Women He's Undressed

****

Reviewed by: Anne-Katrin Titze

Women He's Undressed
"If you don't know Orry-Kelly's contributions to cinema and even if you do, Women He's Undressed is a must-see."

Gillian Armstrong's documentary about the great, triple Best Costume Design Oscar winner, Orry-Kelly, wisely starts off with another great costume designer, Ann Roth, who asks on camera: "You say nobody knows who he is? Who doesn't know who he is?" I agree, if you don't know Orry-Kelly's contributions to cinema and even if you do, Women He's Undressed is a must-see.

The first film image of a star we catch a glimpse of, is Ingrid Bergman, which turns out to be a heads-up when later an excerpt from a letter is read by Darren Gilshenan as Orry-Kelly: "Dear mother, … my war effort is Casablanca."

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Catherine Martin, Best Costume Design Oscar winner for Baz Luhrmann's The Great Gatsby and Moulin Rouge with Angus Strathie, talks about the difficulties a gay man in small town Australia must have had in the teens of the last century, explaining his move from seaside Kiama, New South Wales, to Sydney in 1917 where he falls for Gentleman George, a "most notorious pickpocket".

Orry leaves for New York in 1922, becomes friends with Jack Benny, George Burns, Gracie Allen and handsome Archie from Bristol and slowly, after failing as a chorus boy, begins to dress stage actresses such as Ethel Barrymore, Fanny Brice and a newcomer named Katharine Hepburn. He also paints a famous red monkey mural for a bar, a fact that as legend has it, saved his life at some point when the underworld was after him.

At the core of the film stands Orry-Kelly's relationship with Archie Leach, who after having his name changed and becoming a famous movie star, cut all ties with the man he lived with in New York in his early twenties where both tried to make it in showbiz while selling hand-painted ties to support themselves.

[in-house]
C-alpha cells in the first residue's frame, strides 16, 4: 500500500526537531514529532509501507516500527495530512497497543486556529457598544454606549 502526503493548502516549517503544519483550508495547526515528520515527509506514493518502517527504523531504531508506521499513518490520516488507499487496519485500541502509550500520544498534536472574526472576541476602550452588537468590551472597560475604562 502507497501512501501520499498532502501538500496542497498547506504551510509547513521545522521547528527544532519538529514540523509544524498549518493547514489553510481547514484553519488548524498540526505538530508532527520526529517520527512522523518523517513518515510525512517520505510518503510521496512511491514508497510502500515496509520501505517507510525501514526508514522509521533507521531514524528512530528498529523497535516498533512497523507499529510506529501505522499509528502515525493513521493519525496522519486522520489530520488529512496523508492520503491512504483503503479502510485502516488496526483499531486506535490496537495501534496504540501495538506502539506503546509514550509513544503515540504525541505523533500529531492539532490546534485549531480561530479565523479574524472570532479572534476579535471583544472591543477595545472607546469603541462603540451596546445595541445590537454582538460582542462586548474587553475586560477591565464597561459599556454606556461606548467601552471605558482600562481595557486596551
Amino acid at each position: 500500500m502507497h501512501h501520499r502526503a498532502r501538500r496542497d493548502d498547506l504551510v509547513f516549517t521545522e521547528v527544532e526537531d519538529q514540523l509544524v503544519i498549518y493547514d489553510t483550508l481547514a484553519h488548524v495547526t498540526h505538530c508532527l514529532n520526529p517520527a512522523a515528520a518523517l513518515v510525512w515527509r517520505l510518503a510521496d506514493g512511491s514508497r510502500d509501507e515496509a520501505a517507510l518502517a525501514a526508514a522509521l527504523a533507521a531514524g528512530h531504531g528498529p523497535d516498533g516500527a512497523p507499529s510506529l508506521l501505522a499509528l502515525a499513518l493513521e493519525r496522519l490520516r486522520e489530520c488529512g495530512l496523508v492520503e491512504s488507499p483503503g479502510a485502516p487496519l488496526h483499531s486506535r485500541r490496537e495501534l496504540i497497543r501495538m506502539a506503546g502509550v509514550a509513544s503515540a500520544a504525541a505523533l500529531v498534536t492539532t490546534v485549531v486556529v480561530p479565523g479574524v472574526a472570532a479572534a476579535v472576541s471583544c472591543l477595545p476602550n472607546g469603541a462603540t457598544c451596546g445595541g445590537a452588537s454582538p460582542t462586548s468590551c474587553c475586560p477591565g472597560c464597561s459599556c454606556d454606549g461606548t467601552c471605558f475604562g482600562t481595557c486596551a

In 1931, Orry Kelly arrives in Los Angeles and will soon become known as Orry-Kelly with the hyphen added to make it sound "more French". Film critic/author Leonard Maltin provides some important context, talking about the Great Depression as compared to a booming Hollywood. In place are costume designers Travis Banton at Paramount and Adrian at MGM when Jack Warner hires Orry-Kelly to create the costumes for Kay Francis, Barbara Stanwyck and Ruth Chatterton at Warner Bros. Catherine Martin explains how that came about: "I laugh that Orry-Kelly had this revolutionary idea to include the actresses' faces in the drawings. I relate to that specifically in my work, because Baz always wants the actors' faces in the costumes."

The costumes Orry did for Busby Berkley choreographed musicals - such as 42nd Street and Gold Diggers of 1933 - have the girls dressed as moving ornaments, in the latter within coins and not much else, a very literal take on the song, We're In The Money. He was the man who promoted Dolores Del Rio's naked back, prohibited puffy sleeves in love scenes and enjoyed pushing boundaries with the production code. Bette Davis, called "kind of an odd duck," figure-wise, by Maltin, was one of Orry-Kelly's most frequent stars.

How do you convince an audience that the shocking red dress that Davis wears in Jezebel, filmed in black and white, is actually red? How do you signal illness with little head caps in Dark Victory? Why did director Michael Curtiz need to be tricked into historically accurate costumes for The Private Lives Of Elizabeth And Essex?